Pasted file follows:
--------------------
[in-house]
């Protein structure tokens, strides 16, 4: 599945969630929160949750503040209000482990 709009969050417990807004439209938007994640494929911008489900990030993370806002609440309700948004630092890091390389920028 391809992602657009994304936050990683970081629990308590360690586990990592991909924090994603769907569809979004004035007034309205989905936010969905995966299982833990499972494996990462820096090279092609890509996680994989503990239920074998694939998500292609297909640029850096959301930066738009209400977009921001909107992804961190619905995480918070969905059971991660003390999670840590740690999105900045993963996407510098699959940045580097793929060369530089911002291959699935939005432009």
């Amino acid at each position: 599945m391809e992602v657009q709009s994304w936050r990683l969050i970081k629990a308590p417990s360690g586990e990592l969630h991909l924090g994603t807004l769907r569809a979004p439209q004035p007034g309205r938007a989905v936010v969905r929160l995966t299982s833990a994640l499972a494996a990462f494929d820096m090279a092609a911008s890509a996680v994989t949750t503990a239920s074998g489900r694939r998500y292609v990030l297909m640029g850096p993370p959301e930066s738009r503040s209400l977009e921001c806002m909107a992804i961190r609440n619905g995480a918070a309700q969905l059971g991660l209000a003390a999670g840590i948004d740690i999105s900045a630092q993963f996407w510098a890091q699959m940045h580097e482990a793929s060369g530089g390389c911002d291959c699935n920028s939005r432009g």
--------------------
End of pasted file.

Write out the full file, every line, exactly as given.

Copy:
[in-house]
């Protein structure tokens, strides 16, 4: 599945969630929160949750503040209000482990 709009969050417990807004439209938007994640494929911008489900990030993370806002609440309700948004630092890091390389920028 391809992602657009994304936050990683970081629990308590360690586990990592991909924090994603769907569809979004004035007034309205989905936010969905995966299982833990499972494996990462820096090279092609890509996680994989503990239920074998694939998500292609297909640029850096959301930066738009209400977009921001909107992804961190619905995480918070969905059971991660003390999670840590740690999105900045993963996407510098699959940045580097793929060369530089911002291959699935939005432009």
């Amino acid at each position: 599945m391809e992602v657009q709009s994304w936050r990683l969050i970081k629990a308590p417990s360690g586990e990592l969630h991909l924090g994603t807004l769907r569809a979004p439209q004035p007034g309205r938007a989905v936010v969905r929160l995966t299982s833990a994640l499972a494996a990462f494929d820096m090279a092609a911008s890509a996680v994989t949750t503990a239920s074998g489900r694939r998500y292609v990030l297909m640029g850096p993370p959301e930066s738009r503040s209400l977009e921001c806002m909107a992804i961190r609440n619905g995480a918070a309700q969905l059971g991660l209000a003390a999670g840590i948004d740690i999105s900045a630092q993963f996407w510098a890091q699959m940045h580097e482990a793929s060369g530089g390389c911002d291959c699935n920028s939005r432009g």